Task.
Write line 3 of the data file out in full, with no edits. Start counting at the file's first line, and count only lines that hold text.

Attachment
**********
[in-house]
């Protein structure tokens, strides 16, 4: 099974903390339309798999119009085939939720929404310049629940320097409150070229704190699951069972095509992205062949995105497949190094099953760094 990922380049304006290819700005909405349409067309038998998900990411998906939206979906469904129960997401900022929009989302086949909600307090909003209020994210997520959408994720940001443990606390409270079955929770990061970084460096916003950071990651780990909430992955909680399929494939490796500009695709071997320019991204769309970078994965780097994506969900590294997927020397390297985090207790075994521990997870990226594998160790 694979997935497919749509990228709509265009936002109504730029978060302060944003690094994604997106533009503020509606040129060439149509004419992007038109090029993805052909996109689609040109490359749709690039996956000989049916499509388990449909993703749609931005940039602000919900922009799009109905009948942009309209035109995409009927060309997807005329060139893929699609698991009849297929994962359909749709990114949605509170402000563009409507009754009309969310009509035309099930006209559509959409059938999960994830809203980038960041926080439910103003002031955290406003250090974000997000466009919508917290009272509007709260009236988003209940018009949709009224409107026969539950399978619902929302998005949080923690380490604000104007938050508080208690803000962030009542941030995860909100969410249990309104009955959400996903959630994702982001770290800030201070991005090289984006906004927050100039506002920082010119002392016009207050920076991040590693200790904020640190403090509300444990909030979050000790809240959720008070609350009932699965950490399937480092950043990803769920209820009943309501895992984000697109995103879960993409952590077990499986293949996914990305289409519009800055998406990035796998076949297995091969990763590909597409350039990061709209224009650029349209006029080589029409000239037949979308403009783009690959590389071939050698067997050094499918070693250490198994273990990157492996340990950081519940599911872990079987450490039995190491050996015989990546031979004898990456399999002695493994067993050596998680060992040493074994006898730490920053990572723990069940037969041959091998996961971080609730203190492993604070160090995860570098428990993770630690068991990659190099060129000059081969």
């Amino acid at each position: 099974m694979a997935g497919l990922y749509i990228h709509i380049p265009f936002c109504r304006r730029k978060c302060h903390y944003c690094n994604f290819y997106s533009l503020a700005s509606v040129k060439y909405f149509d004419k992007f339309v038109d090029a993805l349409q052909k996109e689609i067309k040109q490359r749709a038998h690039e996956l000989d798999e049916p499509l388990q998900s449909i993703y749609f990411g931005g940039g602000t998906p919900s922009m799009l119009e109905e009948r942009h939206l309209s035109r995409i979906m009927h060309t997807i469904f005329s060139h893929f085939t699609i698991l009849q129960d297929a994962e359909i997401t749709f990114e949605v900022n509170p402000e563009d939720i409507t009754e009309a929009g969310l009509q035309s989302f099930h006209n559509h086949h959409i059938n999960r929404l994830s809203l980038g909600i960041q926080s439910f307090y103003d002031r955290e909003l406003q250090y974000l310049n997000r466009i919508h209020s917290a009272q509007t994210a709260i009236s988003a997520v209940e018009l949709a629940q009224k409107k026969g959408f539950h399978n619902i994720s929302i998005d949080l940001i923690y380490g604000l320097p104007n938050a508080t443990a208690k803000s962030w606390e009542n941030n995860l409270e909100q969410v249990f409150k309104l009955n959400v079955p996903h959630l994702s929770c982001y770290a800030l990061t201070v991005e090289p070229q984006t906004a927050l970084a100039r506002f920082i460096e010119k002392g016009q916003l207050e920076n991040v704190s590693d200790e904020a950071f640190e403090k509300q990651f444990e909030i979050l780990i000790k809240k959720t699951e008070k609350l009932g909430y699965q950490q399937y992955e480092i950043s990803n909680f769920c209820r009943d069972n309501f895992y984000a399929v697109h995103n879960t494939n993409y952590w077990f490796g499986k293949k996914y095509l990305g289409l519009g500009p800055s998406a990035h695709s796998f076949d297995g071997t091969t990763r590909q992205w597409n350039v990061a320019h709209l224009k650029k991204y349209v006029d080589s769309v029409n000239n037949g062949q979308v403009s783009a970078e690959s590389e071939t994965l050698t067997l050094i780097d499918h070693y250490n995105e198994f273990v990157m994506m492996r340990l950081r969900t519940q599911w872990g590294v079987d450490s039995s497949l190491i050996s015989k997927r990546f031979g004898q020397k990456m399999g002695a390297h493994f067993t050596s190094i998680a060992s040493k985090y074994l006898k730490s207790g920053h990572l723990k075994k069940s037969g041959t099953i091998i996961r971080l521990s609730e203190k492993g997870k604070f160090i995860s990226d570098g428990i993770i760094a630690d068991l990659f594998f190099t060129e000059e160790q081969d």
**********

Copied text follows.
């Amino acid at each position: 099974m694979a997935g497919l990922y749509i990228h709509i380049p265009f936002c109504r304006r730029k978060c302060h903390y944003c690094n994604f290819y997106s533009l503020a700005s509606v040129k060439y909405f149509d004419k992007f339309v038109d090029a993805l349409q052909k996109e689609i067309k040109q490359r749709a038998h690039e996956l000989d798999e049916p499509l388990q998900s449909i993703y749609f990411g931005g940039g602000t998906p919900s922009m799009l119009e109905e009948r942009h939206l309209s035109r995409i979906m009927h060309t997807i469904f005329s060139h893929f085939t699609i698991l009849q129960d297929a994962e359909i997401t749709f990114e949605v900022n509170p402000e563009d939720i409507t009754e009309a929009g969310l009509q035309s989302f099930h006209n559509h086949h959409i059938n999960r929404l994830s809203l980038g909600i960041q926080s439910f307090y103003d002031r955290e909003l406003q250090y974000l310049n997000r466009i919508h209020s917290a009272q509007t994210a709260i009236s988003a997520v209940e018009l949709a629940q009224k409107k026969g959408f539950h399978n619902i994720s929302i998005d949080l940001i923690y380490g604000l320097p104007n938050a508080t443990a208690k803000s962030w606390e009542n941030n995860l409270e909100q969410v249990f409150k309104l009955n959400v079955p996903h959630l994702s929770c982001y770290a800030l990061t201070v991005e090289p070229q984006t906004a927050l970084a100039r506002f920082i460096e010119k002392g016009q916003l207050e920076n991040v704190s590693d200790e904020a950071f640190e403090k509300q990651f444990e909030i979050l780990i000790k809240k959720t699951e008070k609350l009932g909430y699965q950490q399937y992955e480092i950043s990803n909680f769920c209820r009943d069972n309501f895992y984000a399929v697109h995103n879960t494939n993409y952590w077990f490796g499986k293949k996914y095509l990305g289409l519009g500009p800055s998406a990035h695709s796998f076949d297995g071997t091969t990763r590909q992205w597409n350039v990061a320019h709209l224009k650029k991204y349209v006029d080589s769309v029409n000239n037949g062949q979308v403009s783009a970078e690959s590389e071939t994965l050698t067997l050094i780097d499918h070693y250490n995105e198994f273990v990157m994506m492996r340990l950081r969900t519940q599911w872990g590294v079987d450490s039995s497949l190491i050996s015989k997927r990546f031979g004898q020397k990456m399999g002695a390297h493994f067993t050596s190094i998680a060992s040493k985090y074994l006898k730490s207790g920053h990572l723990k075994k069940s037969g041959t099953i091998i996961r971080l521990s609730e203190k492993g997870k604070f160090i995860s990226d570098g428990i993770i760094a630690d068991l990659f594998f190099t060129e000059e160790q081969d």